Cyber Dialogue & Related Events

Cybersecurity Speakers

The Disconnect between Cyber Policy and Technology

With Dr. Kamal Jabbour, Senior Scientist for Information Assurance, Information Directorate, Air Force Research Laboratory (Rome, NY)

Syracuse Law | Nov. 28, 2016

kamal_jabbour-112816Dr. Kamal Jabbour spoke at Syracuse Law on Nov. 28, 2016, about the disconnect between cyber policy and technology in the US. Cyber policy, says Jabbour, is out of step with techniques that could actually ensure the integrity and security of computer information. Policy, he says, remains stuck on out-dated security concepts—such as protecting physical objects (computers, processors), scanning thousands of lines of code for malware, and socially engineering “dumb users”—rather than on assurance techniques that look at computer instructions as mathematical equations, the way Alan Turing and others did when inventing the concept of computer code. When considered as equations, computer instructions can be encrypted, quantized, ephemeral, or custom-made—thus foiling the would-be attacker. Cybersecurity policymakers ideally should have 35 hours of higher level mathematics training before tackling national policy, Jabbour says, but given that that is a difficult requirement to seek, policymakers, lawyers, and computer engineers must work more closely together on security, integrity, and assurance techniques that actually work.

Cyber Dialogue Speaker Series

Promise & Risk: National Security & Digital Infrastructure (2011)

Syracuse University | March 10-April 21, 2011

Cyberspace presents both immense promise and grave risk. The same technology that provides new opportunities for economic growth and for the free exchange of ideas worldwide also enables new threats. According to the White House, the status quo is no longer acceptable, and the national dialogue on cybersecurity must begin today. Syracuse University joins this dialogue, holding a four-part series of luncheon discussions co-sponsored by the Institute for National Security and Counterterrorism (INSCT) and the Center for Information and Systems Assurance and Trust (CISAT).

The Bit Stops Here: Accountability Mechanisms in Cyber Space
National Strategy for Trusted Identities in Cyberspace: Securing the Internet or Attacking Civil Liberties?
Anonymity in Cyberspace: Promoter of Democracy or Shield for Criminals?

Cyber Roundtable: Recommendations for the National Strategy for Trusted Identities in Cyberspace

Syracuse University | Sept. 3, 2010

In September 2010, INSCT and the Center for Information and Systems Assurance and Trust (CISAT), both headquartered at Syracuse University, held a roundtable discussion of the Obama Administration’s recently published National Strategy for Trusted Identities in Cyberspace. The event brought together legal and technical experts, experts in management and public communications, and officials from JPMorgan Chase and Co.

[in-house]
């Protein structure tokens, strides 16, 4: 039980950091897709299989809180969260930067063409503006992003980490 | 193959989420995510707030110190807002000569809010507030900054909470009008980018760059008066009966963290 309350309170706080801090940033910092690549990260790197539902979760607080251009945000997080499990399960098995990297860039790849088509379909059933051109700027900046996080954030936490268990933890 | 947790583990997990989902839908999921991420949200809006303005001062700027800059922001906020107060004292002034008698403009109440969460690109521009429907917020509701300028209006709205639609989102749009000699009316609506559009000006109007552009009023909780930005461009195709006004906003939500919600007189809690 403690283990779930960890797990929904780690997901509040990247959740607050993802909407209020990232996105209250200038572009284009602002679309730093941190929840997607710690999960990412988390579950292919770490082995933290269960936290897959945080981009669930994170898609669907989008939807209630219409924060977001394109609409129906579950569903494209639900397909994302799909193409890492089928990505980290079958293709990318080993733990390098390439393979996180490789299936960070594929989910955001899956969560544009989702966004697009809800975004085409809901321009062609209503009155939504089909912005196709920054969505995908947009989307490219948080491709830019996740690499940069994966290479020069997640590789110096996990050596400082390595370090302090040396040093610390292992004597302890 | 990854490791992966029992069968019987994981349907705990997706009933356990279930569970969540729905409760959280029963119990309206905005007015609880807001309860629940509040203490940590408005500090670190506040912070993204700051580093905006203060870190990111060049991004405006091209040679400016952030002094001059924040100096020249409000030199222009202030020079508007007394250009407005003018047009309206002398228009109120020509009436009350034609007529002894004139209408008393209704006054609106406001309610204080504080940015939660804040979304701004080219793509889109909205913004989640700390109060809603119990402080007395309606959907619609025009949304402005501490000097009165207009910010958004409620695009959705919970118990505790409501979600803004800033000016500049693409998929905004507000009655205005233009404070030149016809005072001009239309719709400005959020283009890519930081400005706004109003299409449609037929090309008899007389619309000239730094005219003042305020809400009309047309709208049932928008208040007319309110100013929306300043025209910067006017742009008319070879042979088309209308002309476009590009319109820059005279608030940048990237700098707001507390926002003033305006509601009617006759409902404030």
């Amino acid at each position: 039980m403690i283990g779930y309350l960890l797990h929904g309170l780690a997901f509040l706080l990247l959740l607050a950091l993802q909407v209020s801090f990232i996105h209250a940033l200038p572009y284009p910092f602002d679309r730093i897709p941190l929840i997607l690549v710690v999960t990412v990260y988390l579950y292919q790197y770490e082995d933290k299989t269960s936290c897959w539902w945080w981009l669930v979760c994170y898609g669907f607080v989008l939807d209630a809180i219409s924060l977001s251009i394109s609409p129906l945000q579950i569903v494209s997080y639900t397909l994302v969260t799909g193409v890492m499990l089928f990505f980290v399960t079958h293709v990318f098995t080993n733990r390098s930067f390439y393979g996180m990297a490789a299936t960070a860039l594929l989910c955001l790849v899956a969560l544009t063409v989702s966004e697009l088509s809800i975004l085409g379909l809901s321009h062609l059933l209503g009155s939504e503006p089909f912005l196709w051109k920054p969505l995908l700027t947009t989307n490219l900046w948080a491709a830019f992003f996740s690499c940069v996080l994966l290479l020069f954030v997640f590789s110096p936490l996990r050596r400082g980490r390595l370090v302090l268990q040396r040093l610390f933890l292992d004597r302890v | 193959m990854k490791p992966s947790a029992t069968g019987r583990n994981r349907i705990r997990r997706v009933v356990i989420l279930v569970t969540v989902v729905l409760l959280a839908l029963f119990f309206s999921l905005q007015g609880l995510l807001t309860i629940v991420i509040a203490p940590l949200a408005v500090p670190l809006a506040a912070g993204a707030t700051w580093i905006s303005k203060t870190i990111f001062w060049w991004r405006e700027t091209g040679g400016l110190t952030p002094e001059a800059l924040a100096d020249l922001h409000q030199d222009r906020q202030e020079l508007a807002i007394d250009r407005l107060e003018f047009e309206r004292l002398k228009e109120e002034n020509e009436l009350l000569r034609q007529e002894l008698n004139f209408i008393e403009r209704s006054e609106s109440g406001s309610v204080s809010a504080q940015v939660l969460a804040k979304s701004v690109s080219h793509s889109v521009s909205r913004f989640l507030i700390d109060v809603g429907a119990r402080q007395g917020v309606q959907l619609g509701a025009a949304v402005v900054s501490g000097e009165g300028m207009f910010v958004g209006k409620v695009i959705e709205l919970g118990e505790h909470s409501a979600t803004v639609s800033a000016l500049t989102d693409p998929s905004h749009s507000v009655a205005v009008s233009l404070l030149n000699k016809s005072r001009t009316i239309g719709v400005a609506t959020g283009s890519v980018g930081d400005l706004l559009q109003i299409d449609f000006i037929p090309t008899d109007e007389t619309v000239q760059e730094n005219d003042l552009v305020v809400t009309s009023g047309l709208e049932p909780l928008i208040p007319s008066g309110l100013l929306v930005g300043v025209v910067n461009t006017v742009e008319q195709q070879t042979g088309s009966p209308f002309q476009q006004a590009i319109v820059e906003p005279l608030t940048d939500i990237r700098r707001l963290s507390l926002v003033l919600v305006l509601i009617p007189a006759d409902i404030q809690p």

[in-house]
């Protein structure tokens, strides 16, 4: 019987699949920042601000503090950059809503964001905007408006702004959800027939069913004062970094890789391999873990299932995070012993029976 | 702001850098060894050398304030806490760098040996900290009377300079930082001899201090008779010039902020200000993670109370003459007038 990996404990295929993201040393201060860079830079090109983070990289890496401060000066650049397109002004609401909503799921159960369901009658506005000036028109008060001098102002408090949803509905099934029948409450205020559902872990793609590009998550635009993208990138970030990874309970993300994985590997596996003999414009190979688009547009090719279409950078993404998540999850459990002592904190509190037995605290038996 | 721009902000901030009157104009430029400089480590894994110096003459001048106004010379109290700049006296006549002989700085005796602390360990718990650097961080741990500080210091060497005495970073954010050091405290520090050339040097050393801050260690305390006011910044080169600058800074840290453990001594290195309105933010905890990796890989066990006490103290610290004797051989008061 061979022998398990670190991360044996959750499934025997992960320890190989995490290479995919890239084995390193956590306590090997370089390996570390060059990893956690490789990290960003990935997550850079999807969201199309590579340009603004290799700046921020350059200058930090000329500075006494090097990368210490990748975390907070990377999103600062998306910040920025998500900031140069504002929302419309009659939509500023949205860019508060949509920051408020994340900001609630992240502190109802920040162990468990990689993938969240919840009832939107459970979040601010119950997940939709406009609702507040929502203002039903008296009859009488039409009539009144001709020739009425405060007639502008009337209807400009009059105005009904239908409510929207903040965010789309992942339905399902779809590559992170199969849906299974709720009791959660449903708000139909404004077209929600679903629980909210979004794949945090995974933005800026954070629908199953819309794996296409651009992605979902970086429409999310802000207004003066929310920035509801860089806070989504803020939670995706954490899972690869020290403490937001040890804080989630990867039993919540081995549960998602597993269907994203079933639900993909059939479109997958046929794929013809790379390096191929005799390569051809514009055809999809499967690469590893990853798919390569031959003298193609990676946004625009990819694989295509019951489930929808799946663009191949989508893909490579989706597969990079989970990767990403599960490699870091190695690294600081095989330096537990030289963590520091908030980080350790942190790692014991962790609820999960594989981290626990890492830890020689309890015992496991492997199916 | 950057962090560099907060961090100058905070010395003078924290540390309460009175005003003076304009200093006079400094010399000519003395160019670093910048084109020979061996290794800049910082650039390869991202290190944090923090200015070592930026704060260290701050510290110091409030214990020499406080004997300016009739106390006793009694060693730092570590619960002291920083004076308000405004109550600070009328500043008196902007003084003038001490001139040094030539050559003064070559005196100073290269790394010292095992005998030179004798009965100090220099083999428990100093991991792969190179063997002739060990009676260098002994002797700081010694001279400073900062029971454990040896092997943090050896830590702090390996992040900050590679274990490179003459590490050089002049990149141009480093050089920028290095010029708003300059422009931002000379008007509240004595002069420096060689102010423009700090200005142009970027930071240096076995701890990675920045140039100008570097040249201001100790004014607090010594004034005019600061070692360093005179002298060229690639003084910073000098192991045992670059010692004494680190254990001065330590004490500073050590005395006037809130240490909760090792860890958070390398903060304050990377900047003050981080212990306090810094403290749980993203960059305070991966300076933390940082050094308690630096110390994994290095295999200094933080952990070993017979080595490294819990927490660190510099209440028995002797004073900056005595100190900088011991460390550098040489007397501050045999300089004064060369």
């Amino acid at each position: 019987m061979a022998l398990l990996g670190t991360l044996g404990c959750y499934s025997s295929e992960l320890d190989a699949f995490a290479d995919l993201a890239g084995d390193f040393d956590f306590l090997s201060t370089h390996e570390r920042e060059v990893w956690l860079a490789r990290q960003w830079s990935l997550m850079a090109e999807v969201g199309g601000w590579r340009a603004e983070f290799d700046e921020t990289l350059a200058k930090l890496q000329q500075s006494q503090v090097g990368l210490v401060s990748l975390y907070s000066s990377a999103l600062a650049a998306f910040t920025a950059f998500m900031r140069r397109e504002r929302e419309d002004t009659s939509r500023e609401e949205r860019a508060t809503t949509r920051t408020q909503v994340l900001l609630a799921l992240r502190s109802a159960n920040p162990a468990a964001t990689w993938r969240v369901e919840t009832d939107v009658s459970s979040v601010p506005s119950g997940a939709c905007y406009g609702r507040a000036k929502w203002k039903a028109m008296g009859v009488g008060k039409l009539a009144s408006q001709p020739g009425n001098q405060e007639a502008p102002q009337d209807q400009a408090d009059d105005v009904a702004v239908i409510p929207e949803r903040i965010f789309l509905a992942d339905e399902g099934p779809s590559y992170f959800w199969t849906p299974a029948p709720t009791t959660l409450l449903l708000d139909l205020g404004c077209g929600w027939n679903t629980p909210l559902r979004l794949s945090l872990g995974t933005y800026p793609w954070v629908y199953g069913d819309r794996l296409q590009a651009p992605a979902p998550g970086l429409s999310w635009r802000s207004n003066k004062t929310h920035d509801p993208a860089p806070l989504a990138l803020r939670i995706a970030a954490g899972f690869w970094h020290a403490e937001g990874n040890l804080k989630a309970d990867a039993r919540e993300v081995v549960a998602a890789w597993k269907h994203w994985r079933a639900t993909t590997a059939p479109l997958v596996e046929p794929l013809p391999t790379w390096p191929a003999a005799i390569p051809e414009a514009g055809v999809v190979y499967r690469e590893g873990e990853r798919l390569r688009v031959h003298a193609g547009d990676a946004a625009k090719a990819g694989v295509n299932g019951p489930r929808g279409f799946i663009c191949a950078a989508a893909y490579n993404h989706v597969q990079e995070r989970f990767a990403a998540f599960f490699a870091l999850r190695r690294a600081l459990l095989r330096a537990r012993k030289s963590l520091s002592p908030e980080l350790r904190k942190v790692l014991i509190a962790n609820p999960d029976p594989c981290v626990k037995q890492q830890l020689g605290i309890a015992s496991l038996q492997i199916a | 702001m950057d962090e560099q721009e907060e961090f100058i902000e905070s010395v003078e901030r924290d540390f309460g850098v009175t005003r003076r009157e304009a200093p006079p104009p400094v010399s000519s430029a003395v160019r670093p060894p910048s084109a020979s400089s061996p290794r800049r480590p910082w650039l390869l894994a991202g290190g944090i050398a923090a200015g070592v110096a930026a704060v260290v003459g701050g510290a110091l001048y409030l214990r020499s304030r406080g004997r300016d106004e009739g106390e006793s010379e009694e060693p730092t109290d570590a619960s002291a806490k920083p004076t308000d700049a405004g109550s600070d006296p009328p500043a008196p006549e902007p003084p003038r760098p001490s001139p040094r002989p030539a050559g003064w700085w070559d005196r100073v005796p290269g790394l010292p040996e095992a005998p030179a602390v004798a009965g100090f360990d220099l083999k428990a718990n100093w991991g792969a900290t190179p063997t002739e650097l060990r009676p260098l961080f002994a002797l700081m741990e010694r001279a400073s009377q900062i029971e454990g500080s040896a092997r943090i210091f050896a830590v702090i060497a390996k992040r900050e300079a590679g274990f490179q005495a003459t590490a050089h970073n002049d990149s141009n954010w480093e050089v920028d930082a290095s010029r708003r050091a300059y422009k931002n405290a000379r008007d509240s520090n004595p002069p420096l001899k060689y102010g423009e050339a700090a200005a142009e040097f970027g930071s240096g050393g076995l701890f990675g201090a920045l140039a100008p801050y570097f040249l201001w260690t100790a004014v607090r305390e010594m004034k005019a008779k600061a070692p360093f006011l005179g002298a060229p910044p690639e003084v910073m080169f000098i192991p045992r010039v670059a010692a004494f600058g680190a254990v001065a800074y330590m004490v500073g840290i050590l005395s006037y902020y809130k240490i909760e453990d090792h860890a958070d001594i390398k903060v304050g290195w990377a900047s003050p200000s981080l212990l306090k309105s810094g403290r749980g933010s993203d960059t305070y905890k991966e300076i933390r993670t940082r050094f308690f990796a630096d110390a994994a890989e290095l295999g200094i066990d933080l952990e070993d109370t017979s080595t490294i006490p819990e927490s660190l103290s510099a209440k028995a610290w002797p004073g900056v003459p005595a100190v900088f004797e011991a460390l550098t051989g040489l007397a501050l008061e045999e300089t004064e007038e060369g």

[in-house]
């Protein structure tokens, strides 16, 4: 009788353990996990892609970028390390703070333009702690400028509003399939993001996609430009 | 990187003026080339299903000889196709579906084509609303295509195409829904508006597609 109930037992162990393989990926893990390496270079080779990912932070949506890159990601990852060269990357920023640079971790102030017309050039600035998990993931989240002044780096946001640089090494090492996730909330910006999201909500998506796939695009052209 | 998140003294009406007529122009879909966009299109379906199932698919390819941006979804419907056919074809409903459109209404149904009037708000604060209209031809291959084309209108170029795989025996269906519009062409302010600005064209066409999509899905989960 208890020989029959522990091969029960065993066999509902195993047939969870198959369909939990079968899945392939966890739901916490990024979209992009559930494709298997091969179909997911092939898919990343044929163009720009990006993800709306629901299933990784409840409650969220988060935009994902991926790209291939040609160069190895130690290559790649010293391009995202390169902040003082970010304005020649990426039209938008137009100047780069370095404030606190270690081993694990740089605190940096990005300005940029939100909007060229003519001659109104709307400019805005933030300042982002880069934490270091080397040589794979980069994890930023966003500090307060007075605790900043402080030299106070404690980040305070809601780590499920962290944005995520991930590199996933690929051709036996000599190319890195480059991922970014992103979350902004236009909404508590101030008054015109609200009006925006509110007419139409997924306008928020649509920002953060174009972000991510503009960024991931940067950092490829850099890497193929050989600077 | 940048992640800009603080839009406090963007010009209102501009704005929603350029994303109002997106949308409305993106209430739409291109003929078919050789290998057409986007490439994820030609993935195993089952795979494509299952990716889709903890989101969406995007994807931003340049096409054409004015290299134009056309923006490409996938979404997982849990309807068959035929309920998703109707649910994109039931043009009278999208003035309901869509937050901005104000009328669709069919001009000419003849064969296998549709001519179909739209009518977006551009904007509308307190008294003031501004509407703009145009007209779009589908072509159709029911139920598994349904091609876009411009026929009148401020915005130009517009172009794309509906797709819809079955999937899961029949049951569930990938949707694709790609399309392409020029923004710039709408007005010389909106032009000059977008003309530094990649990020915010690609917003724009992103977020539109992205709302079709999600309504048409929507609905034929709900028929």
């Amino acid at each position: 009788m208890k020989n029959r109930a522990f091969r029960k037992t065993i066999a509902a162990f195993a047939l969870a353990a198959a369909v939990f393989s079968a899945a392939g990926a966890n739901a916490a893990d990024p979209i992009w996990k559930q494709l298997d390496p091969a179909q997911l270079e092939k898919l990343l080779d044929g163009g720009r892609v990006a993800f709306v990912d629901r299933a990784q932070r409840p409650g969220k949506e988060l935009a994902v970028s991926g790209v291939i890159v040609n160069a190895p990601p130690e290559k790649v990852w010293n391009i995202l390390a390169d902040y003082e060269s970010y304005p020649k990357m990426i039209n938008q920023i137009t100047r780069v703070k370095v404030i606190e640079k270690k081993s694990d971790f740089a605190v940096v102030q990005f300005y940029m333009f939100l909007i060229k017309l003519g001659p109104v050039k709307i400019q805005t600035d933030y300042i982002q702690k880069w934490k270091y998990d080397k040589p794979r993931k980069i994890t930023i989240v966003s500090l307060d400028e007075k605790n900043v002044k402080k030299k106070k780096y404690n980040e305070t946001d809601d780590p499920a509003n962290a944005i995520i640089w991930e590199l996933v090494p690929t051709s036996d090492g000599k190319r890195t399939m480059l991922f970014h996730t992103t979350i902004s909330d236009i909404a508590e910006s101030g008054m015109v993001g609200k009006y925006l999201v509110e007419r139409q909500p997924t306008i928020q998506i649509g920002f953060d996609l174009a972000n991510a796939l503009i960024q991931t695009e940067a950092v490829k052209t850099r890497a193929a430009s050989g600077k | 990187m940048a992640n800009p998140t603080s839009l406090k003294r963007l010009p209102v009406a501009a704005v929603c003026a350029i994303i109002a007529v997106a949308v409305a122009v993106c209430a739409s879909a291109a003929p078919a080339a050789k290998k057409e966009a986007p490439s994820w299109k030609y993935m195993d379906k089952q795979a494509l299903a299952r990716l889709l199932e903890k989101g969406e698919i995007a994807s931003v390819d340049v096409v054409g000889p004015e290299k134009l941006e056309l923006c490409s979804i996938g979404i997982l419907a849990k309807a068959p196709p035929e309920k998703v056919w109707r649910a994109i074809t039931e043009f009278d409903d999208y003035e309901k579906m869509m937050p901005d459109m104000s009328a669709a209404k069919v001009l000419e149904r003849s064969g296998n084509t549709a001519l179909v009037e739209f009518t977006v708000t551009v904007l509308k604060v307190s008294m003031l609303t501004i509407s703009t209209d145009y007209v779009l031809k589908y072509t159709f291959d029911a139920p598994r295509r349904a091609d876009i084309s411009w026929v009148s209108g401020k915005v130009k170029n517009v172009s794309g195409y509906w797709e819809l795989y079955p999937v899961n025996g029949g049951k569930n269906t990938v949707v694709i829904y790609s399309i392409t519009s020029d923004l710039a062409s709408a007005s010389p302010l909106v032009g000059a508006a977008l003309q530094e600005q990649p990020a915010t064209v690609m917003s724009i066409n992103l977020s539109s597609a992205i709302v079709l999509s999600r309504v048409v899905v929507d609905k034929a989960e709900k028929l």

Working Paper


  • William C. Banks, Moderator, Director, INSCT
  • Shiu-Kai Chin, Professor, SU Department of Electrical Engineering and Computer Science and Director, Center for Information and Systems Assurance and Trust (CISAT)
  • Kevin Du, Associate Professor, L.C. Smith College of Engineering and Computer Science, Syracuse University
  • Lisa A. Dolak, Professor of Law, SU College of Law; Associate Director of the Center on Property, Citizenship, and Social Entrepreneurism; and Associate Director, Institute for the Study of the Judiciary, Politics and the Media
  • Randy Elder, Senior Associate Dean, Whitman School of Management, Syracuse University
  • David M. Rubin, Professor and Former Dean, Newhouse School of Public Communications, Syracuse University
  • William Snyder, Visiting Assistant Professor, SU College of Law
  • Jeffrey M. Stanton, Associate Dean for Research and Doctoral Programs and Associate Professor, School of Information Studies, Syracuse University


In simplest terms, the use of strong identification by all actors on the Internet would make the cyber realm sufficiently trusted for commercial activities and make it far more difficult for criminals and terrorists to operate with impunity.  At the same time, it would far more than simply risk chilling free speech; in many countries the government could use the identification data to literally kill dissent.

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InfraGard Conference on Cyber Security (2010)

Syracuse University | Sept. 24, 2010

A joint conference of the Albany, Buffalo, and Rochester InfraGard Member Alliances. The three alliances are part of the InfraGard National Members Alliance, which provides a trusted forum for exchanging knowledge, experience, and information to help protect our nation’s infrastructure from both physical and cyber threats. The goal of this conference is to build partnerships with the private sector, academia, law enforcement, and Upstate New York InfraGard Member Alliances and to educate attendees on current tools, technologies, and trends in computer forensic investigations.


Infragard has partnered with INSCT, the Center for Advance Systems and Engineering at Syracuse University, and SRC, Inc. to bring together leaders, policymakers ,and academics engaging in various aspects of cybersecurity.


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